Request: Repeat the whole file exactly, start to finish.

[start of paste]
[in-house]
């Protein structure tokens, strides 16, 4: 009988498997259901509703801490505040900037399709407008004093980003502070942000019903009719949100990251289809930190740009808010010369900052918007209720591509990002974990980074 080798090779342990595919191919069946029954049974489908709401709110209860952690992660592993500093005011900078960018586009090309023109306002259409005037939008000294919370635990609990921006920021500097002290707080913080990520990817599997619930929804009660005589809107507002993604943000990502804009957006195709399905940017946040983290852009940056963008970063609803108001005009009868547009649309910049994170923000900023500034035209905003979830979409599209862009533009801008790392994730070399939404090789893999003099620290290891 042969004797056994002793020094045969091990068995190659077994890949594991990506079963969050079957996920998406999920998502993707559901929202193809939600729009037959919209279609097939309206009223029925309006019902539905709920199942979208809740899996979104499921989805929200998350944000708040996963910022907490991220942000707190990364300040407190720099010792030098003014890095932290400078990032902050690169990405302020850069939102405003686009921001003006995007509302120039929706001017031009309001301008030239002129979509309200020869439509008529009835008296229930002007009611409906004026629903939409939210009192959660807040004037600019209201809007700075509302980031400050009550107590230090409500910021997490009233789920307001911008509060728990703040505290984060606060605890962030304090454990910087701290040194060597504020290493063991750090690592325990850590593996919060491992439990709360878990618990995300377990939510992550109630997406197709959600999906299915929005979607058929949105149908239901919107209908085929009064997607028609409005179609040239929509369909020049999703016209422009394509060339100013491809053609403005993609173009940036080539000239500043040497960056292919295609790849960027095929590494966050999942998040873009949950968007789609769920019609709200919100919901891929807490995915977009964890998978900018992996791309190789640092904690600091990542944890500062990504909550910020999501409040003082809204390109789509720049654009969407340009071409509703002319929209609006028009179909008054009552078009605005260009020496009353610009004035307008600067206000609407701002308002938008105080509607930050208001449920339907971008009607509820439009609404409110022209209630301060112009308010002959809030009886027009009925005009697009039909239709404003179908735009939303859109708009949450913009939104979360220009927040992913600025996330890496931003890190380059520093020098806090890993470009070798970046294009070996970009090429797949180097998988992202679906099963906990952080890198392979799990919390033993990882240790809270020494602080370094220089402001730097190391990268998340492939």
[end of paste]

[in-house]
């Protein structure tokens, strides 16, 4: 009988498997259901509703801490505040900037399709407008004093980003502070942000019903009719949100990251289809930190740009808010010369900052918007209720591509990002974990980074 080798090779342990595919191919069946029954049974489908709401709110209860952690992660592993500093005011900078960018586009090309023109306002259409005037939008000294919370635990609990921006920021500097002290707080913080990520990817599997619930929804009660005589809107507002993604943000990502804009957006195709399905940017946040983290852009940056963008970063609803108001005009009868547009649309910049994170923000900023500034035209905003979830979409599209862009533009801008790392994730070399939404090789893999003099620290290891 042969004797056994002793020094045969091990068995190659077994890949594991990506079963969050079957996920998406999920998502993707559901929202193809939600729009037959919209279609097939309206009223029925309006019902539905709920199942979208809740899996979104499921989805929200998350944000708040996963910022907490991220942000707190990364300040407190720099010792030098003014890095932290400078990032902050690169990405302020850069939102405003686009921001003006995007509302120039929706001017031009309001301008030239002129979509309200020869439509008529009835008296229930002007009611409906004026629903939409939210009192959660807040004037600019209201809007700075509302980031400050009550107590230090409500910021997490009233789920307001911008509060728990703040505290984060606060605890962030304090454990910087701290040194060597504020290493063991750090690592325990850590593996919060491992439990709360878990618990995300377990939510992550109630997406197709959600999906299915929005979607058929949105149908239901919107209908085929009064997607028609409005179609040239929509369909020049999703016209422009394509060339100013491809053609403005993609173009940036080539000239500043040497960056292919295609790849960027095929590494966050999942998040873009949950968007789609769920019609709200919100919901891929807490995915977009964890998978900018992996791309190789640092904690600091990542944890500062990504909550910020999501409040003082809204390109789509720049654009969407340009071409509703002319929209609006028009179909008054009552078009605005260009020496009353610009004035307008600067206000609407701002308002938008105080509607930050208001449920339907971008009607509820439009609404409110022209209630301060112009308010002959809030009886027009009925005009697009039909239709404003179908735009939303859109708009949450913009939104979360220009927040992913600025996330890496931003890190380059520093020098806090890993470009070798970046294009070996970009090429797949180097998988992202679906099963906990952080890198392979799990919390033993990882240790809270020494602080370094220089402001730097190391990268998340492939």